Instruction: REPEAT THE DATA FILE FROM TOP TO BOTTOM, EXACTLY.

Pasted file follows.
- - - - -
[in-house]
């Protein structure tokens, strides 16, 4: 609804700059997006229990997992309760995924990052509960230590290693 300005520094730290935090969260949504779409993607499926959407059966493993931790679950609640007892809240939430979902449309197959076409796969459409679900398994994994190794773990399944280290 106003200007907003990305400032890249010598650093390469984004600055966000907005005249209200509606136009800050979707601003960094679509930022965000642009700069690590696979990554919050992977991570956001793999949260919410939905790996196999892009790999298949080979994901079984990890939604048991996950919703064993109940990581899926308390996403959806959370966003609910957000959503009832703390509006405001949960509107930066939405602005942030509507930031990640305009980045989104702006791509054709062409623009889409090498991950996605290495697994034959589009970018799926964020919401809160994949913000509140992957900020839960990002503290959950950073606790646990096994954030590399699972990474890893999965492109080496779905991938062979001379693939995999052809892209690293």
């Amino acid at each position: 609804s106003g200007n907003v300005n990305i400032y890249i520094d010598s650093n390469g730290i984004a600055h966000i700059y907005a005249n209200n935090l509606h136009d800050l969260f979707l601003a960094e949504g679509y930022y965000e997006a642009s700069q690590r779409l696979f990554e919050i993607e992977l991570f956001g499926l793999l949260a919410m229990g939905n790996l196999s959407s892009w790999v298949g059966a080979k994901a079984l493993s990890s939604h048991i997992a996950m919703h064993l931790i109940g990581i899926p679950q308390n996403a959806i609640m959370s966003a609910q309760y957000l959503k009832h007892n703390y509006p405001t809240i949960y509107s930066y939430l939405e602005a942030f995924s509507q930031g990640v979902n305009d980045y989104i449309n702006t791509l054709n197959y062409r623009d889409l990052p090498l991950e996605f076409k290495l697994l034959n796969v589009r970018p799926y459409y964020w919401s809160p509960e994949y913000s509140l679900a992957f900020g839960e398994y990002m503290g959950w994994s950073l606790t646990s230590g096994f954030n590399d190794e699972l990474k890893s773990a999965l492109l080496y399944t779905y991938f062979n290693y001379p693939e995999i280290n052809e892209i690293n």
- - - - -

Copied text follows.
[in-house]
């Protein structure tokens, strides 16, 4: 609804700059997006229990997992309760995924990052509960230590290693 300005520094730290935090969260949504779409993607499926959407059966493993931790679950609640007892809240939430979902449309197959076409796969459409679900398994994994190794773990399944280290 106003200007907003990305400032890249010598650093390469984004600055966000907005005249209200509606136009800050979707601003960094679509930022965000642009700069690590696979990554919050992977991570956001793999949260919410939905790996196999892009790999298949080979994901079984990890939604048991996950919703064993109940990581899926308390996403959806959370966003609910957000959503009832703390509006405001949960509107930066939405602005942030509507930031990640305009980045989104702006791509054709062409623009889409090498991950996605290495697994034959589009970018799926964020919401809160994949913000509140992957900020839960990002503290959950950073606790646990096994954030590399699972990474890893999965492109080496779905991938062979001379693939995999052809892209690293």
């Amino acid at each position: 609804s106003g200007n907003v300005n990305i400032y890249i520094d010598s650093n390469g730290i984004a600055h966000i700059y907005a005249n209200n935090l509606h136009d800050l969260f979707l601003a960094e949504g679509y930022y965000e997006a642009s700069q690590r779409l696979f990554e919050i993607e992977l991570f956001g499926l793999l949260a919410m229990g939905n790996l196999s959407s892009w790999v298949g059966a080979k994901a079984l493993s990890s939604h048991i997992a996950m919703h064993l931790i109940g990581i899926p679950q308390n996403a959806i609640m959370s966003a609910q309760y957000l959503k009832h007892n703390y509006p405001t809240i949960y509107s930066y939430l939405e602005a942030f995924s509507q930031g990640v979902n305009d980045y989104i449309n702006t791509l054709n197959y062409r623009d889409l990052p090498l991950e996605f076409k290495l697994l034959n796969v589009r970018p799926y459409y964020w919401s809160p509960e994949y913000s509140l679900a992957f900020g839960e398994y990002m503290g959950w994994s950073l606790t646990s230590g096994f954030n590399d190794e699972l990474k890893s773990a999965l492109l080496y399944t779905y991938f062979n290693y001379p693939e995999i280290n052809e892209i690293n």